In “Indecent,” at Baltimore Center Stage through March 31, Pulitzer Prize-winning playwright Paula Vogel (“How I Learned to Drive,” “The Baltimore Waltz”) has written a play with real chutzpah.
Directed by Eric Rosen and presented in a tight, well-paced 90 minutes, Vogel’s work tells “the true story of a little Jewish play” – a little Jewish play that happened to present the first kiss between two women on Broadway.
As the play-within-a-play opens, we are introduced to our narrator/stage manager Lemml (played sympathetically by Ben Cherry), who sets the scene and introduces the Yiddish theater troupe we will follow from 1906 Warsaw to 1920s Ellis Island and Broadway and back to 1930s Poland.
On the surface, “Indecent” is about Yiddish writer Sholem Asch’s “The God of Vengeance” (“Got fun Nekomeh”), a controversial 1907 play that featured at its core a lesbian love story. Shocking even by contemporary standards given the subject matter, the play enjoyed wild success all over Europe, was translated into several languages, ultimately made it to Broadway (in an censored English translation) and involved the arrests of its stars on obscenity charges.
But “Indecent” is actually about so much more than that.
“Indecent” is … about identity and assimilation
While the dialogue is mostly in English, the audience is meant to assume the characters are speaking in Yiddish. Projected supertitles provide the linguistic cues and translations so the viewer knows when the characters are speaking English or otherwise. At one point, the audience sees the troupe perform the same scene many times in succession, but slightly altered. When it’s finally presented in Yiddish, we already know the lines, allowing us to return to our roots and believe we speak the mamaloshen, the mother tongue.
When the play is performed in Europe, it has a soul and a clear Yiddishe identity. With its brothel owner, who commissions a Torah that “costs all the whores on their backs and their knees for a year” in order to find his daughter a respectable match, “Indecent” owns its Jewishness and doesn’t make apologies for some of its less-than-flattering representations of its Jewish characters.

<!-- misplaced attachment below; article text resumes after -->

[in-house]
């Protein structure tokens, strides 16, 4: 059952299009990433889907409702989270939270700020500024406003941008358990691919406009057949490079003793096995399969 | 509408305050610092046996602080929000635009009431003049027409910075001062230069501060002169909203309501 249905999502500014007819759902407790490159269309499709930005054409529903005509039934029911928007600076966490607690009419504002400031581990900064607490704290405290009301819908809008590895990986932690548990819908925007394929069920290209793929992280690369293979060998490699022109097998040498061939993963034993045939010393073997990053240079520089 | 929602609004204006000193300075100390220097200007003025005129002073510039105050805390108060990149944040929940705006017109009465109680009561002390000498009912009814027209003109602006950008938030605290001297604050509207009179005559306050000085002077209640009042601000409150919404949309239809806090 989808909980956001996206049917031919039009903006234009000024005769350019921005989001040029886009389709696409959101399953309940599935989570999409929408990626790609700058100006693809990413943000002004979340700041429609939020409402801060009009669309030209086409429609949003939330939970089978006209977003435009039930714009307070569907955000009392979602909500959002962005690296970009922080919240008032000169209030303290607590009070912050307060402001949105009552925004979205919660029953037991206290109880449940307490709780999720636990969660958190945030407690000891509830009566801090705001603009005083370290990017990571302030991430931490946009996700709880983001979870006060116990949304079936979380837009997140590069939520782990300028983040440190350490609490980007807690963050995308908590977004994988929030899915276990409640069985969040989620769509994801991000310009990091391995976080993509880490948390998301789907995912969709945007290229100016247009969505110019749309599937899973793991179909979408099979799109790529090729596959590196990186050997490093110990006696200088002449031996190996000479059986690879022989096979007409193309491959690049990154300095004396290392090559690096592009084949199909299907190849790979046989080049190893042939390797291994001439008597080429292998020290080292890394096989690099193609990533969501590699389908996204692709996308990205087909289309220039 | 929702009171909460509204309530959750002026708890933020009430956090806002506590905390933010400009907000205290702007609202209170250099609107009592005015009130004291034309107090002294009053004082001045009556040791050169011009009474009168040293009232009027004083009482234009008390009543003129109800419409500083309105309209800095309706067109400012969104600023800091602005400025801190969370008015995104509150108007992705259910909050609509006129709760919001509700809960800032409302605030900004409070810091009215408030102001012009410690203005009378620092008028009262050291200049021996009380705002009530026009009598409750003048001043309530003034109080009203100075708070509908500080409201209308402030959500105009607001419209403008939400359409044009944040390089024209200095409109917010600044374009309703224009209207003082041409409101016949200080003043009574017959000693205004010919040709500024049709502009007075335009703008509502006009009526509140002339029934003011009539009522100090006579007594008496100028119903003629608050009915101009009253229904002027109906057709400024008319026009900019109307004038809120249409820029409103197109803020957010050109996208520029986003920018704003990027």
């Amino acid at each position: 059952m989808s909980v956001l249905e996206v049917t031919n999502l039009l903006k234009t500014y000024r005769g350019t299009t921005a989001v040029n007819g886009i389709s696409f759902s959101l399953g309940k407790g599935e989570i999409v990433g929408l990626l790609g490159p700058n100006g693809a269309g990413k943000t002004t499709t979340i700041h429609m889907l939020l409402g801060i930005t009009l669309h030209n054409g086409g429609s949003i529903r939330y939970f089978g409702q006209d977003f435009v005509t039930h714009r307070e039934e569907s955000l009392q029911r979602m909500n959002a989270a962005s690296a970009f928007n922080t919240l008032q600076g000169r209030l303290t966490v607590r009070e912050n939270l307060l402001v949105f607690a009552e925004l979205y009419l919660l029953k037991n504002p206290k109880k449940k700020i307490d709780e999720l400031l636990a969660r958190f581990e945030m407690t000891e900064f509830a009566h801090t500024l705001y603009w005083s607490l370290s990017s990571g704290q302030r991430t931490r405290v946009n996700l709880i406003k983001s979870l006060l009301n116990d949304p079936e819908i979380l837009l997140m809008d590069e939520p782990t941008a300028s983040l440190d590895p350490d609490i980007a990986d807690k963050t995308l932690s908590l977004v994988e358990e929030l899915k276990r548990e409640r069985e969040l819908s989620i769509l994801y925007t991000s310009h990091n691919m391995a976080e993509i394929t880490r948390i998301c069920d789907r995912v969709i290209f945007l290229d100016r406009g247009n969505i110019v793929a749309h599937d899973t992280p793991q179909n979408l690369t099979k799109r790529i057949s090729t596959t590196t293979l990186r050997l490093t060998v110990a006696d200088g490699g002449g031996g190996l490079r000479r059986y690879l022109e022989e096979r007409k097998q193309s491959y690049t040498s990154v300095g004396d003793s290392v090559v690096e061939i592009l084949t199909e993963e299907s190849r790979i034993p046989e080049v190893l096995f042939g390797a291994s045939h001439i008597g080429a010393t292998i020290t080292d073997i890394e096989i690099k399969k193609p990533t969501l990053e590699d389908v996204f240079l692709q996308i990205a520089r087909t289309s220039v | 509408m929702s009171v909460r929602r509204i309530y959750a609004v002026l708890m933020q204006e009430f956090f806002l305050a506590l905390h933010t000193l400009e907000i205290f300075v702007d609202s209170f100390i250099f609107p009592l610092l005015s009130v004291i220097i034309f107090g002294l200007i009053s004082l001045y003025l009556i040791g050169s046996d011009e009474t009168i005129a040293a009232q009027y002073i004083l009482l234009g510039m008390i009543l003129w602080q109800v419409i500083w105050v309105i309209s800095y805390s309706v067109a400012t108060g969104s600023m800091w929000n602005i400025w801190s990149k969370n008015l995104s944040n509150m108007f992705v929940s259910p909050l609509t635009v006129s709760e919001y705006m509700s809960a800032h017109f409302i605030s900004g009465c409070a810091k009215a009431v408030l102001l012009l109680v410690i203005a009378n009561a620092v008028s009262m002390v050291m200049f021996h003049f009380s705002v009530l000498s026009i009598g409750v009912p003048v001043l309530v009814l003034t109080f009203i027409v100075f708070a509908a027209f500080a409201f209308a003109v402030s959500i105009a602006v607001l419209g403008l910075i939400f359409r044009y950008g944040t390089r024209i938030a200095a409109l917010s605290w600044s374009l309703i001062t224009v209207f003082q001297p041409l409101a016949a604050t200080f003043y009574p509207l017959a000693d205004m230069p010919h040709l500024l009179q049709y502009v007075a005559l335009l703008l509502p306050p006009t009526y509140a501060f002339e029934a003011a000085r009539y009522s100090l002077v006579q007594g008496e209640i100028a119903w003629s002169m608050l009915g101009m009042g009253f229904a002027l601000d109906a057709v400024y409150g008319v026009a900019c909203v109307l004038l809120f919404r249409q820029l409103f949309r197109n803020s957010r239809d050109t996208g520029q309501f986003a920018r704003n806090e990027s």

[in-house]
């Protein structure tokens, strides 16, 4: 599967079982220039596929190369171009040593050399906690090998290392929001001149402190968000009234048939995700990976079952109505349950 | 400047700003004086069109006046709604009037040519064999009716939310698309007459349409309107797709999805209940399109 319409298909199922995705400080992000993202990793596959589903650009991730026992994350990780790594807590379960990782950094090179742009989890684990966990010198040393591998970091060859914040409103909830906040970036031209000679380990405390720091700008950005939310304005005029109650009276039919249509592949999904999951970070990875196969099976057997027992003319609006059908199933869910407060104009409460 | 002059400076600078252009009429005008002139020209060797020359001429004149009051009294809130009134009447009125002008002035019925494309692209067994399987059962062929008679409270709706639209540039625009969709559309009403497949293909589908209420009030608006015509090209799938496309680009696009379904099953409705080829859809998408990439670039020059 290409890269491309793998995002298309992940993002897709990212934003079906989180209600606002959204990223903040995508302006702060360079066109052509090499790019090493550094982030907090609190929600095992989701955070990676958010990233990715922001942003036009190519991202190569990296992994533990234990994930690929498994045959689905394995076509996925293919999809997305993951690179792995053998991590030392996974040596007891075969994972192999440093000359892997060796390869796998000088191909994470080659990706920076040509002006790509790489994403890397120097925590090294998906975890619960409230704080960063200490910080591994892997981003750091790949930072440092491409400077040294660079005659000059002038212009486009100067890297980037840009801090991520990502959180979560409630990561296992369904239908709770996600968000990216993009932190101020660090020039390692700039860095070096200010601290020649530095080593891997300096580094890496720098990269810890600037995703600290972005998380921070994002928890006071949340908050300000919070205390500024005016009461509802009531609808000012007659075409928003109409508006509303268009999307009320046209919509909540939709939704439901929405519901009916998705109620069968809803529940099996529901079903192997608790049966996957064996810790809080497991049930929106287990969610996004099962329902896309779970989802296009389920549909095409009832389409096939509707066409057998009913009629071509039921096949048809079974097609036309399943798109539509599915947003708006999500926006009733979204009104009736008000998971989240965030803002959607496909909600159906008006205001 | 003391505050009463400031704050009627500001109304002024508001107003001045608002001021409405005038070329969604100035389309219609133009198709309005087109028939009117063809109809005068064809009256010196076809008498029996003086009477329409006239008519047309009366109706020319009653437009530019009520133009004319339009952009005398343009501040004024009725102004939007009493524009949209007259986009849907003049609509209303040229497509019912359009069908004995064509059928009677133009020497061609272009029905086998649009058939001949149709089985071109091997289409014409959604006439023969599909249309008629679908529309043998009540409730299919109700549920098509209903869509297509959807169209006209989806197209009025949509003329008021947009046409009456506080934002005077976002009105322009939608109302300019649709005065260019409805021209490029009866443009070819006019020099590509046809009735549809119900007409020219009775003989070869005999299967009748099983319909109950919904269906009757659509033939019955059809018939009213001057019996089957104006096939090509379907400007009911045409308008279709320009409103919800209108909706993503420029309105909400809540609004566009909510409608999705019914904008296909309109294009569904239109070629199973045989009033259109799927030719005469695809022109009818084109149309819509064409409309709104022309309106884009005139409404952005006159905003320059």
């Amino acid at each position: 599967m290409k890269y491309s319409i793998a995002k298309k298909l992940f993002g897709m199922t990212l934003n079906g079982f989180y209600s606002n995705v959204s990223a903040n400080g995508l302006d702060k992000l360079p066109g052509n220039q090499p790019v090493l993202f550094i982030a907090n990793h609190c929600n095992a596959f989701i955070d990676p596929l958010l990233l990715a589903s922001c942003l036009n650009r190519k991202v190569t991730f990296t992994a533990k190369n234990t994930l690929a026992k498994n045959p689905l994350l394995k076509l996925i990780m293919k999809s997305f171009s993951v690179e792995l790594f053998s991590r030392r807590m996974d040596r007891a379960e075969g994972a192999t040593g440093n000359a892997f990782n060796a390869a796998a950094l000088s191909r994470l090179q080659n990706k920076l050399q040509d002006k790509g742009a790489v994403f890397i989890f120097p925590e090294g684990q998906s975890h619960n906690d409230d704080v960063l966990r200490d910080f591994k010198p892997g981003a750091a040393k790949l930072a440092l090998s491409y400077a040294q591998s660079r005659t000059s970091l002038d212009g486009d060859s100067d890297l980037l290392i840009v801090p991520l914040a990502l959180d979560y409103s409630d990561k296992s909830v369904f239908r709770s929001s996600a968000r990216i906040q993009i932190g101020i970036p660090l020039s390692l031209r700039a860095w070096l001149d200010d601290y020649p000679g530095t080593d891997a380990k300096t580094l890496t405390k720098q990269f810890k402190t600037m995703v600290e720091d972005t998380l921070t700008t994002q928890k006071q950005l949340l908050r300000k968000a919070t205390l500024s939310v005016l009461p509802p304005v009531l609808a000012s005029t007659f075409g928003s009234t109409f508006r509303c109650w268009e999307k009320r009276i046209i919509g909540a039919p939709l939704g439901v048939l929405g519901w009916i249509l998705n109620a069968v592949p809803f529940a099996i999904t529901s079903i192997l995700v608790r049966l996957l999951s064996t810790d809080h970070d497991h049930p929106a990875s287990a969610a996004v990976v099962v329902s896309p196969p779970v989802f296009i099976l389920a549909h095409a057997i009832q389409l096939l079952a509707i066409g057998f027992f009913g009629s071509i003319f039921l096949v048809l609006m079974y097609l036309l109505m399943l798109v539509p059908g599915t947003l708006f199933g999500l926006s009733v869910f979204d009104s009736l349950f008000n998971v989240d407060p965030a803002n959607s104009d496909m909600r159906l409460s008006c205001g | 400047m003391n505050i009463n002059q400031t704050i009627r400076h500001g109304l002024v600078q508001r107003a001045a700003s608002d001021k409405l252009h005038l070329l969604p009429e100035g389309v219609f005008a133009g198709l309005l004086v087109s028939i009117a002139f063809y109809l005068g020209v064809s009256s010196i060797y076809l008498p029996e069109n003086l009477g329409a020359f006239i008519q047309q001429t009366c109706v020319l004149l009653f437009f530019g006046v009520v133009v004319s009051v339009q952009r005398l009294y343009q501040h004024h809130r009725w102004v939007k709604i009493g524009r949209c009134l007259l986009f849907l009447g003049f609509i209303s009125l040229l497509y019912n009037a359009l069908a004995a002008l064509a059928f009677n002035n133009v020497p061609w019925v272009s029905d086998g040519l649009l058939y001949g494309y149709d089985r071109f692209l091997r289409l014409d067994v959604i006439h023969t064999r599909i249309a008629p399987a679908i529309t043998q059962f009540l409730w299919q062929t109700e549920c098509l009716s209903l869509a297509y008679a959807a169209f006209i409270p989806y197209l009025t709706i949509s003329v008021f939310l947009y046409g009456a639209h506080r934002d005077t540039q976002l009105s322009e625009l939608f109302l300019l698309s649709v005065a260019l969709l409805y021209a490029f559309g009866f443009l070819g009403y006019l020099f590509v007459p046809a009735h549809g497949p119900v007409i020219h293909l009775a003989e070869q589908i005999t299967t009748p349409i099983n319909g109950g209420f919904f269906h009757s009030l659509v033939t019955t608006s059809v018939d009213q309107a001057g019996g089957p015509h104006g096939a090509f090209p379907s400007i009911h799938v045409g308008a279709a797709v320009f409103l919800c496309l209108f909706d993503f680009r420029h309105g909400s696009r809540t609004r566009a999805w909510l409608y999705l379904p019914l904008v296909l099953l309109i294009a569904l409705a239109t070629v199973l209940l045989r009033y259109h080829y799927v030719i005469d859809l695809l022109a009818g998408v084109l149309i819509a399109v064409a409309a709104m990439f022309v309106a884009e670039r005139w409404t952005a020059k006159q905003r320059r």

When the troupe arrives at Ellis Island, they lose their traditional garb and shave their beards. “This is America; even a Jew looks like a goy,” one character declares. They Americanize their names — the naïve, awestruck Lemml becomes Lou – and try to adapt to performing the play on Broadway in heavily accented English (sounding too much like they came from the shtetl) with several thematic cuts that sully the play’s original message. Oy, the masterpiece has been ongepothket!
Surprisingly, or maybe not, most of the anti-Semitic sentiments directed at the play come from members of the Orthodox community who think it reinforces stereotypes and are concerned with presenting Jews as the most upstanding of citizens. Yiddish newspapers call it “filthy, immoral and indecent.” The actors are told they’re polluting New York stages. Asch profoundly asks, “Why must every Jew onstage be a paragon?”
“Indecent” is … about morality
“Indecent” explores what it means to be Jewish in America and what it means to be Jewish in America while people you know and love are being murdered for being Jewish in Europe. In the early 1920s, Asch (Max Wolkowitz) traveled to Europe as a member of the American Jewish Joint Distribution Committee. While there, he witnessed pogroms and atrocities, and he never quite recovers from what he sees. As he spirals into a nervous breakdown, he is sure the horrors befalling European Jewry can come to the U.S. despite his wife’s best efforts to comfort him with, “No, it won’t happen here. We’re safe.”
Yet, some of the loyal troupe members dedicated to their craft would rather return to 1930s Europe with the original Yiddish version of the play than stay in the “safe” U.S. They want the freedom to continue performing it authentically, though they surely knew what fate awaited them.
“Indecent” is … about love
The actors in the theater troupe (all flawless and engaging in their depictions) repeatedly express a love for theater and a passion for true art, but there’s also that lesbian love story at the heart of all of this. In the infamous “rain scene” of “The God of Vengeance,” two female leads (Susan Lynskey and Emily Shackelford) — a prostitute and daughter of a brothel owner who wants to marry her off — pretend to get married and, according to the stage direction, kiss. This is perceived as a beautiful, poignant moment of true, pure love when it’s originally performed, though it did have early detractors who presciently told Asch to burn it.
Asch’s wife tells him at the beginning of the play, “It’s the 20th century, we’re all attracted to both sexes.” Another character says, “God forbid the goyim think the Jewish ladies love each other as human beings.”
Though it touchingly explores a plethora of important and topical themes, there are some moments in Vogel’s work that feel anachronistic. Some jokes fall flat. Some liberties are taken with the timeline, but how else would one explore so much in such a concise time frame?
“Indecent” is an immigration story. It’s a Yiddish story. It’s a Jewish story. It’s an LGBT story. It’s an identity story. It’s a survival story. It’s a history lesson. It’s a celebration of a forgotten art form. And this interpretation of a “little Jewish play” written in 1907 is entirely topical. It’d be a shanda to not see it.
Watch a trailer for the show here:
“Indecent,” directed by Eric Rosen, is at Baltimore Center Stage through March 31. Go to centerstage.org for more information.